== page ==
Different approaches to radiation treatment of the breast

Last Modified: August 1, 2004

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Dear OncoLink "Ask The Experts,"
My mother was recently diagnosed and her first treatment will likely be radiotherapy. Is 3D conformal radiation overall better than conventional external beam radiation for breast cancer? Is 3D conformal radiation only in clinical trials right now? Should we bother to choose a treatment hospital based on it having newer technologies, including brachytherapy? 


Lawrence J. Solin, MD, FACR, Professor of Radiation Oncology at the University of Pennsylvania, responds:

Radiation treatment to the breast can be delivered using a number of different technical approaches, and there is no single best approach for all patients. Conventional external beam radiation treatment including the whole breast is the technique that has been used to treat the largest number of patients with the longest follow-up, and therefore, has been the most widely studied. CT-based approaches have recently been developed. Intensity modulated radiation treatment (IMRT) is a newer technique that may deliver improved dose distribution for some patients. Accelerated whole breast radiation is designed to deliver the radiation treatment to the whole breast, but over a smaller number of weeks of treatment compared to more conventional radiation. Accelerated partial breast irradiation (APBI) targets the area of the breast in and around the primary tumor site, and delivers the radiation over a very compressed time frame, generally about one week. A number of different techniques have been used to deliver APBI, and include external beam radiation, brachytherapy implant (insertion of catheters into the breast to deliver radiation), intraoperative radiation, and intracavitary brachytherapy (insertion of a balloon catheter into the breast to deliver radiation).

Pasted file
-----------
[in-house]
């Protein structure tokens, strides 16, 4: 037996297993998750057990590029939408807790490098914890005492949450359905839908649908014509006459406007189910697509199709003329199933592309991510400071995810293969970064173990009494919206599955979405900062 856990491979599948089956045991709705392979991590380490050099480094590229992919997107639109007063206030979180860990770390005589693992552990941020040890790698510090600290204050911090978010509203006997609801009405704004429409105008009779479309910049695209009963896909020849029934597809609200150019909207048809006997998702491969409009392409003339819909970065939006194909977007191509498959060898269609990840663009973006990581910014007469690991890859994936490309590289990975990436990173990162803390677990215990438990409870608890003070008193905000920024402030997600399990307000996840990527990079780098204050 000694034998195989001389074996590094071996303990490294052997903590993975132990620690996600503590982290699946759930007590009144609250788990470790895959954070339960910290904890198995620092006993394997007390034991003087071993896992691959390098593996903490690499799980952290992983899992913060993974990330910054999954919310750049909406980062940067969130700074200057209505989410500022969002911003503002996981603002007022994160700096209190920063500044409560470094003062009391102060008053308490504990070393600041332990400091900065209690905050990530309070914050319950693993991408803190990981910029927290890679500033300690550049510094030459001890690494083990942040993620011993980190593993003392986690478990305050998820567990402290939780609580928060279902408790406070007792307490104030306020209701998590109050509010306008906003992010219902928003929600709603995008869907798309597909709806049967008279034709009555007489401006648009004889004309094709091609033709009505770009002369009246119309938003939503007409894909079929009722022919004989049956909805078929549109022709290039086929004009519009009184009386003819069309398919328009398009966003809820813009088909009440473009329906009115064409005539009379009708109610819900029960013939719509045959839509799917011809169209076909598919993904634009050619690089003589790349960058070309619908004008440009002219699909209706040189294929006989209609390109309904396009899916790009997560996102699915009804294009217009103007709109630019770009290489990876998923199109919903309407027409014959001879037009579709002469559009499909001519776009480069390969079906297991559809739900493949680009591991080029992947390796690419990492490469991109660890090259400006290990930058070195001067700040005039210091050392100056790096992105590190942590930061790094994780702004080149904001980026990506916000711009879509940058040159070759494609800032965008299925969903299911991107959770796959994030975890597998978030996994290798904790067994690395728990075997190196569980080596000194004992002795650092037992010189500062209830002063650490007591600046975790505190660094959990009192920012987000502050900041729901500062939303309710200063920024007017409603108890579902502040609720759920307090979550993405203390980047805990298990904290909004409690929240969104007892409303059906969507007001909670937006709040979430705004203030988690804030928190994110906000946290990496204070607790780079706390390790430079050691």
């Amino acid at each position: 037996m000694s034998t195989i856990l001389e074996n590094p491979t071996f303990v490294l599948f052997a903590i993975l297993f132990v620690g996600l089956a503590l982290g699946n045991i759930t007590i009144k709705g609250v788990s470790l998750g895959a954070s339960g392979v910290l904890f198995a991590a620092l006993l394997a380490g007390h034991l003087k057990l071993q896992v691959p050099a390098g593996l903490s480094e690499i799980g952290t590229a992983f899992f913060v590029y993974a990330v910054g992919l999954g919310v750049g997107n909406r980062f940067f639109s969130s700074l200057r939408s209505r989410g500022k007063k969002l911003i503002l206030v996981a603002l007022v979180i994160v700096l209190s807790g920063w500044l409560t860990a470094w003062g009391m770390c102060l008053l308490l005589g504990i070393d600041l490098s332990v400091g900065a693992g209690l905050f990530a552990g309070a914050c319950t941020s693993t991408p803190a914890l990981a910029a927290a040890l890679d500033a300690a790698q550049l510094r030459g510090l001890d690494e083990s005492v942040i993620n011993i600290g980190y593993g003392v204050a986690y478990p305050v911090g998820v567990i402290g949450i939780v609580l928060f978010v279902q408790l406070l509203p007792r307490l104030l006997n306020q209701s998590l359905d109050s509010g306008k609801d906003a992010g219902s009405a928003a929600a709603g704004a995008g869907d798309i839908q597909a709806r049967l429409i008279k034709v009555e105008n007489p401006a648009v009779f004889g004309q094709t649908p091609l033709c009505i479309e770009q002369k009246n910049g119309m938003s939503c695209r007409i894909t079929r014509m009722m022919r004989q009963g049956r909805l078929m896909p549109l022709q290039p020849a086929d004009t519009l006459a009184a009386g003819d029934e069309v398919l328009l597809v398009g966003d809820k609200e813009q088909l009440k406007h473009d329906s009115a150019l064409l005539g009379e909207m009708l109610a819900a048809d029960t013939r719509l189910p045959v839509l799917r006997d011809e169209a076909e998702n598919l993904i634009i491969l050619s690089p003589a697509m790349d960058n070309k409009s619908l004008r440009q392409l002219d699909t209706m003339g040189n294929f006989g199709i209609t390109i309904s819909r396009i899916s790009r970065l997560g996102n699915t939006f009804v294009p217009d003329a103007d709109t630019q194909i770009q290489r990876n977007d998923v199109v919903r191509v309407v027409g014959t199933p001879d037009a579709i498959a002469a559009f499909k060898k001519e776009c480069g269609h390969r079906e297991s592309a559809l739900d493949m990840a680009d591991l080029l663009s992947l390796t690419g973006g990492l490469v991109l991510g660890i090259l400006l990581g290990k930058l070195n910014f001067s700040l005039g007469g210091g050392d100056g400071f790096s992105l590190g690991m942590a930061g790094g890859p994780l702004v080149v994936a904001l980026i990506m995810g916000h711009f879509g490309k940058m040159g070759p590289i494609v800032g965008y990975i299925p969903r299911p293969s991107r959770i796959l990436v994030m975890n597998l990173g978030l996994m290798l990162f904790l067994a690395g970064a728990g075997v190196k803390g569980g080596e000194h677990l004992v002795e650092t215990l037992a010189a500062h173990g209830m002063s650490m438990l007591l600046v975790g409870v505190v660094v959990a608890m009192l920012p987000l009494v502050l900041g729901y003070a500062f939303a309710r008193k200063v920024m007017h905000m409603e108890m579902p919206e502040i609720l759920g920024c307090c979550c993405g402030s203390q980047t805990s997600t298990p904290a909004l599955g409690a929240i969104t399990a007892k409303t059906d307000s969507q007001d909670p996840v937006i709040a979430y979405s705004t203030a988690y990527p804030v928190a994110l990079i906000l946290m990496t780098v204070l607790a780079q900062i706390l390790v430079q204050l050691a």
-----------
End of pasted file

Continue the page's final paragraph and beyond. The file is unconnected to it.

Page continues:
With the development of different breast radiation treatment techniques, many studies are ongoing to evaluate these various treatment options and to define which patients are best suited to one technique or another. Some of these studies are from single hospitals or universities, and others from large cooperative groups. Many of these studies are still ongoing or will require more years of following treated patients before an analysis can be performed. One important study that will open shortly has been developed jointly by the NSABP (National Surgical Adjuvant Breast Project) and the RTOG (Radiation Therapy Oncology Group). This study will compare APBI to conventional whole breast radiation treatment.

In choosing where to get radiation treatment, a number of factors should be considered. Radiation treatment for breast cancer needs to be individualized for each individual patient. The radiation oncologist should have experience in breast cancer treatment, in general, and in using different technologies for radiating the breast. A range of different technologies should be available at the facility where the radiation treatment is being given. Finally, access to research protocols is a plus to give the widest potential range of treatment options.

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